Question for debate:
While a political furor has surrounded the 2010health care overhaul, many have said the legal issues the Supreme Court will consider this week when it hears arguments about the law have never been widely disputed. Congress’s power to regulate interstate commerce, the legal foundation for the law’s requirement that all people get health insurance, has been settled law for 70 years. And no lower appellate court has ruled against the law’s expansion of Medicaid coverage. Yet the court has scheduled three days of arguments of these and other issues.
Are the justices giving due consideration to a complicated legal dispute, or preparing to engage in “judicial activism” to reduce federal power?
Response: Judges With a Clear Agenda
UPDATED MARCH 26, 2012, 10:56 AM
In the face of seven decades of precedent, the Supreme Court’s grant of certiori to six cases attacking the constitutionality of the Affordable Care Act is an astonishing display of judicial activism. The decision to do so seems alarmingly consistent with the extremist philosophy of Clarence Thomas, who flatly does not believe in stare decisis. That the federal government’s power to regulate commerce is even being questioned is virtually inexplicable as a legal matter: the law deals with the $2.7 trillion health insurance industry, in a country in which 62 percent of all bankruptcies are occasioned by medical debt.
As political theater, however, the motivation becomes clearer. Clarence Thomas’s wife, Virginia, has been deeply involved in organizing nationwide opposition to the health reform. She even set up her own political action committee, Liberty Central, whose Web site says that the Affordable Care Act “tramples on the Constitution.” The group encourages readers to attend rallies and fund raisers for the plaintiffs in the pending hearings, from which Clarence Thomas refuses to recuse himself.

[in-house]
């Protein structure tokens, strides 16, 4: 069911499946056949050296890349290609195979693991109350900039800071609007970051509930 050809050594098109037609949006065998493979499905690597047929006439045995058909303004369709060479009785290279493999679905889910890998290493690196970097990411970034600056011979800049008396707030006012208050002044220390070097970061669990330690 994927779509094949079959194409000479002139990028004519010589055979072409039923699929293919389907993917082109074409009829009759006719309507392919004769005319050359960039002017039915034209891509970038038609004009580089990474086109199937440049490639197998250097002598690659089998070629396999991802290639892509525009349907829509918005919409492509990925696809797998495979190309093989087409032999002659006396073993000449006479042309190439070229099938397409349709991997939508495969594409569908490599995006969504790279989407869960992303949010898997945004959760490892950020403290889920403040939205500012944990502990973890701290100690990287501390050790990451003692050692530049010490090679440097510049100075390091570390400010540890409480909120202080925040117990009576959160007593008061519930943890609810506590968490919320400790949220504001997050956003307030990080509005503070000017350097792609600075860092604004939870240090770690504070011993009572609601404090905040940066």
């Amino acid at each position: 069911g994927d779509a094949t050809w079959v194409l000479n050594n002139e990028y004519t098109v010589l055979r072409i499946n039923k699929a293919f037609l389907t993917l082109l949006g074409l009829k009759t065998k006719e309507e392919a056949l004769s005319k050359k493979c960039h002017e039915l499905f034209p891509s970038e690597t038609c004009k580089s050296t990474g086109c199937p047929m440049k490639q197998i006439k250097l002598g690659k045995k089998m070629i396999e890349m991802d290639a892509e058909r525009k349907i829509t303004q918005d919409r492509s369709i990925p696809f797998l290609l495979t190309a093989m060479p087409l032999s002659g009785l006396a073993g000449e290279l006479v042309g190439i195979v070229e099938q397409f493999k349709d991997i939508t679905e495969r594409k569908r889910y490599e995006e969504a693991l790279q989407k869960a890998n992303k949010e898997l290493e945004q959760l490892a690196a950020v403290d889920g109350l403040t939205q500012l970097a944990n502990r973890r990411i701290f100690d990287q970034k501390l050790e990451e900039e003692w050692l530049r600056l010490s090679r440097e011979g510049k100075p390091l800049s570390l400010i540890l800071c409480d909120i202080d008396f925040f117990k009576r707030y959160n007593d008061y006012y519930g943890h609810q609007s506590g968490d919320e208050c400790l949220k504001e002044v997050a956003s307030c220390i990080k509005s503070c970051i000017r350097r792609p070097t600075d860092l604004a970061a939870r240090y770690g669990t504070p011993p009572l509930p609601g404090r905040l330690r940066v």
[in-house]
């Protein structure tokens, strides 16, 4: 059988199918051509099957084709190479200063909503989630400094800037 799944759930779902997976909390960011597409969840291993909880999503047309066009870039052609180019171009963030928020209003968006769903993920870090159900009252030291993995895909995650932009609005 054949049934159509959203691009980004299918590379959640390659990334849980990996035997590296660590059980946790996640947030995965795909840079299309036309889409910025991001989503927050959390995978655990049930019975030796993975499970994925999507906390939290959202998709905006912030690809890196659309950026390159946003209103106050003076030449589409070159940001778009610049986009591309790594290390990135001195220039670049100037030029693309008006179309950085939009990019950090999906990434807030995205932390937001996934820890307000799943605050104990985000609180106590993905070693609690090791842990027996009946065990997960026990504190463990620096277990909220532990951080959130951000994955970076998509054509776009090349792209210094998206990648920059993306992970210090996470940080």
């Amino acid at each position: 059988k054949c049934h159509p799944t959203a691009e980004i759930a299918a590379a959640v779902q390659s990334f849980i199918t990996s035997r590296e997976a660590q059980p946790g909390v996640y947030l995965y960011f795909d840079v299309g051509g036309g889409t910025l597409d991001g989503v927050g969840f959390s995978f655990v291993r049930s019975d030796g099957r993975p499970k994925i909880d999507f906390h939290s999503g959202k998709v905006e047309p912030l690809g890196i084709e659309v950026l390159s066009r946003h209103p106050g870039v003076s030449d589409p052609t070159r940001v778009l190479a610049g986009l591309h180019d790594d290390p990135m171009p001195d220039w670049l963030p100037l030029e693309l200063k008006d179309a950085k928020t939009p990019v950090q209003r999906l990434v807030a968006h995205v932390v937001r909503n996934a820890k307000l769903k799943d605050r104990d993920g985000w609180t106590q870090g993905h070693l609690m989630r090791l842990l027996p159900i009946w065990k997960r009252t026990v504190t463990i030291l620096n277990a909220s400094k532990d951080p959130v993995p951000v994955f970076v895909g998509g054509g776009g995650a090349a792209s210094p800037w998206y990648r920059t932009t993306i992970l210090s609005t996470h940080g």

The claimants in the present cases consist of 26 states’ attorneys general, all but one of them Republicans; the National Federation of Independent Business; the Thomas More Law Center, which touts itself as “Christianity’s answer to the A.C.L.U.”; and Jerry Falwell’s Liberty University, which revoked the status of its Democratic Club in 2009 because “The Democratic Party platform is contrary to the mission of Liberty University and to Christian doctrine.”
Yet it’s puzzling on some level. After all, conservatives rail against “free riders” all the time, so one might have expected them to be supportive of a requirement that people buy into a health care system enabling greater efficiency by cost-spreading. Indeed, the first versions of the Affordable Care Act were hatched by the conservative Heritage Foundation and shepherded into being by Mitt Romney in Massachusetts. So what’s behind the turn of heart? Alas, it goes to yet larger political stakes. Limiting the commerce clause in the fashion pressed by these appellants would also undo the legal grounding for … well, everything: the Social Security Act, unemployment insurance benefits, Medicare, the National Labor Relations Act, the Occupational and Safety Health Act, the Clean Air Act, all federal disaster relief, the Anti-Trust Act, the Equal Pay Act, and all jurisprudence related to public accommodations, including the Civil Rights Act of 1964.
That, in a nutshell, is why Supreme Court validation of the Affordable Care Act will be so important. “Judicial activism” doesn’t begin to describe the havoc if the justices decide otherwise.
For the full debate with Richard Epstein, Elizabeth Wydra, Ron Christie, Kermit Roosevelt III, James Blumstein, and Ilya Somin, please follow this link: